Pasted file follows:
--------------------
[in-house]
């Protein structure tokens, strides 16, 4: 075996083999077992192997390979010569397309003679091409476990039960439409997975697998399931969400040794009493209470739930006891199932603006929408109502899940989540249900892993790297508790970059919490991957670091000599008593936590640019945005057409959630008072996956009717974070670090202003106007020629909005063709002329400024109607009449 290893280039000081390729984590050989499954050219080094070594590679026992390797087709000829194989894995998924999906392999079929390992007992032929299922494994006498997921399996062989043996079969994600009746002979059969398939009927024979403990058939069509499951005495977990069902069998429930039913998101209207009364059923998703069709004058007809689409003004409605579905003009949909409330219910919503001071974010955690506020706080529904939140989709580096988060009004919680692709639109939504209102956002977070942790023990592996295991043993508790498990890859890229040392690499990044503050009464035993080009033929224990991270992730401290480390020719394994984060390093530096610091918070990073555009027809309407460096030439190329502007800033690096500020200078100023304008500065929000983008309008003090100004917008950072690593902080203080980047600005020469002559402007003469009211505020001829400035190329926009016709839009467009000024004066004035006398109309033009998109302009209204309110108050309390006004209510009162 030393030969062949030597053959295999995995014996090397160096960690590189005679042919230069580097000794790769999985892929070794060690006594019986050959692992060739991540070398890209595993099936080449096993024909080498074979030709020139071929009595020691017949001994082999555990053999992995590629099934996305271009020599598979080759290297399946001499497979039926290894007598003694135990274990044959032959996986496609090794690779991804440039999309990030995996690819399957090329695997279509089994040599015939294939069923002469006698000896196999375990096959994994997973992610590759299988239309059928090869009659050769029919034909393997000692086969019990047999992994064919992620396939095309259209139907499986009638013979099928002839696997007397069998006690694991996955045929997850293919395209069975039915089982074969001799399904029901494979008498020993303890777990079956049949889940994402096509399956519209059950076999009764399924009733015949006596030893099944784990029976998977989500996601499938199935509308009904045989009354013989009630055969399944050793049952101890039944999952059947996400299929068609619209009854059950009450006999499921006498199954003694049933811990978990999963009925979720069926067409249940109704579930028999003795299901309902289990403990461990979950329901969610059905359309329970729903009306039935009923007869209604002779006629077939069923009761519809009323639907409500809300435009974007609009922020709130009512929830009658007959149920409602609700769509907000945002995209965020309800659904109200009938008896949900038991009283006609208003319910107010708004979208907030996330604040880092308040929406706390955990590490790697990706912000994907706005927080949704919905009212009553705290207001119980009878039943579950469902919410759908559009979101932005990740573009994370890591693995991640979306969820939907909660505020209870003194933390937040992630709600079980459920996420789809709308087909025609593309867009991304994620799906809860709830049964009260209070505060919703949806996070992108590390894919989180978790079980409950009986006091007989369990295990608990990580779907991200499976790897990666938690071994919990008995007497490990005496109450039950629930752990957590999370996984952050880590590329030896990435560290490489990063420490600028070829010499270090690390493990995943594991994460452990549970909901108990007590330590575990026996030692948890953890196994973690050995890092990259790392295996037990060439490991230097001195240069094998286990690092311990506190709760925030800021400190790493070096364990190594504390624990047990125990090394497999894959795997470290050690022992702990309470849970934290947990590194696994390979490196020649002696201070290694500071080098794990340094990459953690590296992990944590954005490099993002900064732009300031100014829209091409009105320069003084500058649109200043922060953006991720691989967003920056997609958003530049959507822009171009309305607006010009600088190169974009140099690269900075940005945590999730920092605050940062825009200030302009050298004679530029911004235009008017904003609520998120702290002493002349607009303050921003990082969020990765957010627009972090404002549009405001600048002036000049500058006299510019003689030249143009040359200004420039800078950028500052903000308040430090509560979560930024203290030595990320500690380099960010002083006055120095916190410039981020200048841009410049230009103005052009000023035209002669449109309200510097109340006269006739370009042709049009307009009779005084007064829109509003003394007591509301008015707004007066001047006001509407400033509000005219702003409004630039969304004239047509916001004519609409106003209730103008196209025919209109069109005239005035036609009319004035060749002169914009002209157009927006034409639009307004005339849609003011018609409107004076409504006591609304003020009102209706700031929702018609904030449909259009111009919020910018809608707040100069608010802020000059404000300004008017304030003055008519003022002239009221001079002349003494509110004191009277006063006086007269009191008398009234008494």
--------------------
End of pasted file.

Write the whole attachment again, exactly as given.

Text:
[in-house]
């Protein structure tokens, strides 16, 4: 075996083999077992192997390979010569397309003679091409476990039960439409997975697998399931969400040794009493209470739930006891199932603006929408109502899940989540249900892993790297508790970059919490991957670091000599008593936590640019945005057409959630008072996956009717974070670090202003106007020629909005063709002329400024109607009449 290893280039000081390729984590050989499954050219080094070594590679026992390797087709000829194989894995998924999906392999079929390992007992032929299922494994006498997921399996062989043996079969994600009746002979059969398939009927024979403990058939069509499951005495977990069902069998429930039913998101209207009364059923998703069709004058007809689409003004409605579905003009949909409330219910919503001071974010955690506020706080529904939140989709580096988060009004919680692709639109939504209102956002977070942790023990592996295991043993508790498990890859890229040392690499990044503050009464035993080009033929224990991270992730401290480390020719394994984060390093530096610091918070990073555009027809309407460096030439190329502007800033690096500020200078100023304008500065929000983008309008003090100004917008950072690593902080203080980047600005020469002559402007003469009211505020001829400035190329926009016709839009467009000024004066004035006398109309033009998109302009209204309110108050309390006004209510009162 030393030969062949030597053959295999995995014996090397160096960690590189005679042919230069580097000794790769999985892929070794060690006594019986050959692992060739991540070398890209595993099936080449096993024909080498074979030709020139071929009595020691017949001994082999555990053999992995590629099934996305271009020599598979080759290297399946001499497979039926290894007598003694135990274990044959032959996986496609090794690779991804440039999309990030995996690819399957090329695997279509089994040599015939294939069923002469006698000896196999375990096959994994997973992610590759299988239309059928090869009659050769029919034909393997000692086969019990047999992994064919992620396939095309259209139907499986009638013979099928002839696997007397069998006690694991996955045929997850293919395209069975039915089982074969001799399904029901494979008498020993303890777990079956049949889940994402096509399956519209059950076999009764399924009733015949006596030893099944784990029976998977989500996601499938199935509308009904045989009354013989009630055969399944050793049952101890039944999952059947996400299929068609619209009854059950009450006999499921006498199954003694049933811990978990999963009925979720069926067409249940109704579930028999003795299901309902289990403990461990979950329901969610059905359309329970729903009306039935009923007869209604002779006629077939069923009761519809009323639907409500809300435009974007609009922020709130009512929830009658007959149920409602609700769509907000945002995209965020309800659904109200009938008896949900038991009283006609208003319910107010708004979208907030996330604040880092308040929406706390955990590490790697990706912000994907706005927080949704919905009212009553705290207001119980009878039943579950469902919410759908559009979101932005990740573009994370890591693995991640979306969820939907909660505020209870003194933390937040992630709600079980459920996420789809709308087909025609593309867009991304994620799906809860709830049964009260209070505060919703949806996070992108590390894919989180978790079980409950009986006091007989369990295990608990990580779907991200499976790897990666938690071994919990008995007497490990005496109450039950629930752990957590999370996984952050880590590329030896990435560290490489990063420490600028070829010499270090690390493990995943594991994460452990549970909901108990007590330590575990026996030692948890953890196994973690050995890092990259790392295996037990060439490991230097001195240069094998286990690092311990506190709760925030800021400190790493070096364990190594504390624990047990125990090394497999894959795997470290050690022992702990309470849970934290947990590194696994390979490196020649002696201070290694500071080098794990340094990459953690590296992990944590954005490099993002900064732009300031100014829209091409009105320069003084500058649109200043922060953006991720691989967003920056997609958003530049959507822009171009309305607006010009600088190169974009140099690269900075940005945590999730920092605050940062825009200030302009050298004679530029911004235009008017904003609520998120702290002493002349607009303050921003990082969020990765957010627009972090404002549009405001600048002036000049500058006299510019003689030249143009040359200004420039800078950028500052903000308040430090509560979560930024203290030595990320500690380099960010002083006055120095916190410039981020200048841009410049230009103005052009000023035209002669449109309200510097109340006269006739370009042709049009307009009779005084007064829109509003003394007591509301008015707004007066001047006001509407400033509000005219702003409004630039969304004239047509916001004519609409106003209730103008196209025919209109069109005239005035036609009319004035060749002169914009002209157009927006034409639009307004005339849609003011018609409107004076409504006591609304003020009102209706700031929702018609904030449909259009111009919020910018809608707040100069608010802020000059404000300004008017304030003055008519003022002239009221001079002349003494509110004191009277006063006086007269009191008398009234008494």